This page contains a Flash digital edition of a book.
ART APPRECIATION Clockwise from left: The Railyard Arts District is home to galleries, markets and more than a few colorful characters; a sunny day at Nedra Matteucci Galleries; sunset at the open-air Santa Fe Opera House.


“Just hope you don’t get a corner,” Whitney said as we sped east of town in his rickety Volvo


station wagon, the foothills of the Sangre de Cristo blurring the windshield. It was early April, in the early aughts, and we were heading to Ribera, New Mexico, a small community of artists, ranchers and farmers southeast of Santa Fe, to help our friend Eric clean the acequia he uses to irrigate his small farm.


As with the hundreds of other acequias in northern


Mexico, Ribera’s community-operated watercourse was originally dug in the 1700s when the Spanish fi rst started farming in the area. Once a year, the 30 or so families who share the acequia, which diverts water from the nearby Pecos River, get together to give it a spring-cleaning. The more friends every member of the acequia persuaded to pitch in and help purge the previous season’s detritus, the less they’d have to pay in water taxes that year. The process is pretty simple: The acequia is several


feet wide, and about 4 serpentine miles long, and we’d tack le it one 10-or-so-foot-long stick section at a time. The majordomo, or ditch boss, walks the acequia with his stick, counting off segments. Everyone would clean his and her


designated section, and the whole thing would repeat. If the majordomo happened to assign you a corner, or any kind of bend in the acequia, where silt and debris were more likely to build up, Whitney explained, you were going to get a little dirtier. More than a decade later, my most vivid


memory is of endless shoveling and insa- tiable thirst. And fi ne New Mexican dirt everywhere — under my nails, in my trail running shoes, caked to the insides of my


ears. It took me a few days to scrub it all away, but in many ways, it’s been a part of me of ever since. Although Santa Fe is one of the oldest cities in America,


fi rst occupied around the end of the 10th century, a lot of us have washed up here more recently. We usually blow in from the East, and often a passing glimpse is all it takes — a long weekend visiting an old friend, an impromptu stopover during a road trip. A knot comes loose, a subtle but noticeable shift deep in the psyche. “Touch the country,” D.H. Lawrence once wrote of New Mexico, “and you will never be the same again.” Later, on a whim, or the whisper of a job off er, we’ll move to town. After a year or two we’ll get pulled away by other opportunities, but always seem to fi nd ourselves magnetically drawn back.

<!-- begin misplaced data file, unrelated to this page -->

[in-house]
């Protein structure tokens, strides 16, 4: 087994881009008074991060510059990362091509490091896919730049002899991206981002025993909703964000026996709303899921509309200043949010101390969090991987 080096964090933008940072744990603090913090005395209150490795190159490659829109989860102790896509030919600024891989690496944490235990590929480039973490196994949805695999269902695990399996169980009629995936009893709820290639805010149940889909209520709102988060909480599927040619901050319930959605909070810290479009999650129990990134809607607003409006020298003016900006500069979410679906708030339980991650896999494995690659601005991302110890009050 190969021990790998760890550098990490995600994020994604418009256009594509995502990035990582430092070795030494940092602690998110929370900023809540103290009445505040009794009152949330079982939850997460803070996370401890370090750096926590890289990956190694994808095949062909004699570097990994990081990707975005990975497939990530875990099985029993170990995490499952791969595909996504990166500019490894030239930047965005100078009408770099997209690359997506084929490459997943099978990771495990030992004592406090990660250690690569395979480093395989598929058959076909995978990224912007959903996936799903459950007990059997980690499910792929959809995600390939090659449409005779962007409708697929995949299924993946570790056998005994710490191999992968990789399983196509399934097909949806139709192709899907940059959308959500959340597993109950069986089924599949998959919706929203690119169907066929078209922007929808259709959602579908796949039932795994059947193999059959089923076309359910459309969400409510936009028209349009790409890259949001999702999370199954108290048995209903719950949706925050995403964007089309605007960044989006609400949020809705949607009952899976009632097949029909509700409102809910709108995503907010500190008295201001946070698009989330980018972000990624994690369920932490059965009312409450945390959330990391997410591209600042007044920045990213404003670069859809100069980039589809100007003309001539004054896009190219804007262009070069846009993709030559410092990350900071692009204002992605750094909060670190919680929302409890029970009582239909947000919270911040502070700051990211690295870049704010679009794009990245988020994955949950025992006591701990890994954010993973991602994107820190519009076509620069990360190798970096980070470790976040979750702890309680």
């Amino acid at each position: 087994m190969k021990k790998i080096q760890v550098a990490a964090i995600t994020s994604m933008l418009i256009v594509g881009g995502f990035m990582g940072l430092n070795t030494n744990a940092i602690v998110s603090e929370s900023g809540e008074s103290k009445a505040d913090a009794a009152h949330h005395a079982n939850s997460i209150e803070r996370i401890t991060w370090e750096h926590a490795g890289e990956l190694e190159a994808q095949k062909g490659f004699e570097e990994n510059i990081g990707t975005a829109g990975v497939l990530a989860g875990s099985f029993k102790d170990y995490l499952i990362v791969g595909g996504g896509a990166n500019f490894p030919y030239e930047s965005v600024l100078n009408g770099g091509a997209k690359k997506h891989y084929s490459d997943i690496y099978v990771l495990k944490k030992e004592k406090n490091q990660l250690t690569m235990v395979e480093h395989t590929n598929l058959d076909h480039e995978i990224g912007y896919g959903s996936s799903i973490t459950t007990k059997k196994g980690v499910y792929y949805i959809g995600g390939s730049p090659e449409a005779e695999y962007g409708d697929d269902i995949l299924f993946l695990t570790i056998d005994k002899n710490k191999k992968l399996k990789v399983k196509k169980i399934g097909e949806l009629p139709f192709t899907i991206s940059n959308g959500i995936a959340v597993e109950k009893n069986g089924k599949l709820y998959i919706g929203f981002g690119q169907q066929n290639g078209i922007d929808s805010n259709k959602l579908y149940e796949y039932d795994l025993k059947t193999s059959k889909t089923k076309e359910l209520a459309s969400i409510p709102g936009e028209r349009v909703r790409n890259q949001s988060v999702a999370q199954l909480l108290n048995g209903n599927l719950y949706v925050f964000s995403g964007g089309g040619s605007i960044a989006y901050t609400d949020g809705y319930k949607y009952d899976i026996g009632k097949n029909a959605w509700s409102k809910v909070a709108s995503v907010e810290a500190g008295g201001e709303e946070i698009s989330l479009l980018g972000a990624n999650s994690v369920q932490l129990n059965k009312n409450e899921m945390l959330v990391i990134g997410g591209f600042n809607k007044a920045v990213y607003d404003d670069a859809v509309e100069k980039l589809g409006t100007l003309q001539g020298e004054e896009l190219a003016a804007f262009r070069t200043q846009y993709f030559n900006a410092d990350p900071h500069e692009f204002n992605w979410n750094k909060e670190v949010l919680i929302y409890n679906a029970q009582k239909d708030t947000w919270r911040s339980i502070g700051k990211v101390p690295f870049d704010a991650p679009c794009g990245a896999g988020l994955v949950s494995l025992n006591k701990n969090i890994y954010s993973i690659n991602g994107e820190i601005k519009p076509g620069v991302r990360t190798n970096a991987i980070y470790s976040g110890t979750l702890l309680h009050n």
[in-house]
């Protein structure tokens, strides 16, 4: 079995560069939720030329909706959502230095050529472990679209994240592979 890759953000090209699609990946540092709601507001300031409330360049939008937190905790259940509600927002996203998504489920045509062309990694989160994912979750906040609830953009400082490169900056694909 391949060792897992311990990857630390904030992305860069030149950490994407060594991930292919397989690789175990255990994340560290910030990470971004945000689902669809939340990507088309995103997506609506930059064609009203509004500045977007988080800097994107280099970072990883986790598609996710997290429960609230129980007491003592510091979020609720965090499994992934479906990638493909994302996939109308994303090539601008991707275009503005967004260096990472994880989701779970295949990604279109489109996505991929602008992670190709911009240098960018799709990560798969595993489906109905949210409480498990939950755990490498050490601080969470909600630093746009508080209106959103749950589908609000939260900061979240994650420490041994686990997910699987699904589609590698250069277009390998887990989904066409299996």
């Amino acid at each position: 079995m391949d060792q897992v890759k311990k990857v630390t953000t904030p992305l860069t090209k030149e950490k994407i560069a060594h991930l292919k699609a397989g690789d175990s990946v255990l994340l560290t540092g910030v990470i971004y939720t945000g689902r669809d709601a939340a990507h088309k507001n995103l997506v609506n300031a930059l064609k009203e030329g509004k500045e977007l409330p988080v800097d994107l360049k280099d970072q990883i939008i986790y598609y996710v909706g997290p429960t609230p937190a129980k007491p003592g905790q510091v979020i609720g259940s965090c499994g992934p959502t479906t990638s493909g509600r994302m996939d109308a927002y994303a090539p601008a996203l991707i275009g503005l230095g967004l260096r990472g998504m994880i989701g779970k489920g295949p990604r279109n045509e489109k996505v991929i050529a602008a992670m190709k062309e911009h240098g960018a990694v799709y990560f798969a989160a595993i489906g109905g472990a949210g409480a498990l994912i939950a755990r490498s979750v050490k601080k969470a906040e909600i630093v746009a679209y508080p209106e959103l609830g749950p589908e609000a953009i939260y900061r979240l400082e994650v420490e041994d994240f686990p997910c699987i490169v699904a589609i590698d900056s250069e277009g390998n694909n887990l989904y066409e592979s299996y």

74 DORADO • JULY/AUGUST 2015


CLOCKWISE FROM TOP LEFT: JEN JUDGE; GABRIELLA MARKS; ROBERT GODWIN FOR THE SANTA FE OPERA. OPPOSITE: MICHAEL CLARK.


Page 1  |  Page 2  |  Page 3  |  Page 4  |  Page 5  |  Page 6  |  Page 7  |  Page 8  |  Page 9  |  Page 10  |  Page 11  |  Page 12  |  Page 13  |  Page 14  |  Page 15  |  Page 16  |  Page 17  |  Page 18  |  Page 19  |  Page 20  |  Page 21  |  Page 22  |  Page 23  |  Page 24  |  Page 25  |  Page 26  |  Page 27  |  Page 28  |  Page 29  |  Page 30  |  Page 31  |  Page 32  |  Page 33  |  Page 34  |  Page 35  |  Page 36  |  Page 37  |  Page 38  |  Page 39  |  Page 40  |  Page 41  |  Page 42  |  Page 43  |  Page 44  |  Page 45  |  Page 46  |  Page 47  |  Page 48  |  Page 49  |  Page 50  |  Page 51  |  Page 52  |  Page 53  |  Page 54  |  Page 55  |  Page 56  |  Page 57  |  Page 58  |  Page 59  |  Page 60  |  Page 61  |  Page 62  |  Page 63  |  Page 64  |  Page 65  |  Page 66  |  Page 67  |  Page 68  |  Page 69  |  Page 70  |  Page 71  |  Page 72  |  Page 73  |  Page 74  |  Page 75  |  Page 76  |  Page 77  |  Page 78  |  Page 79  |  Page 80  |  Page 81  |  Page 82  |  Page 83  |  Page 84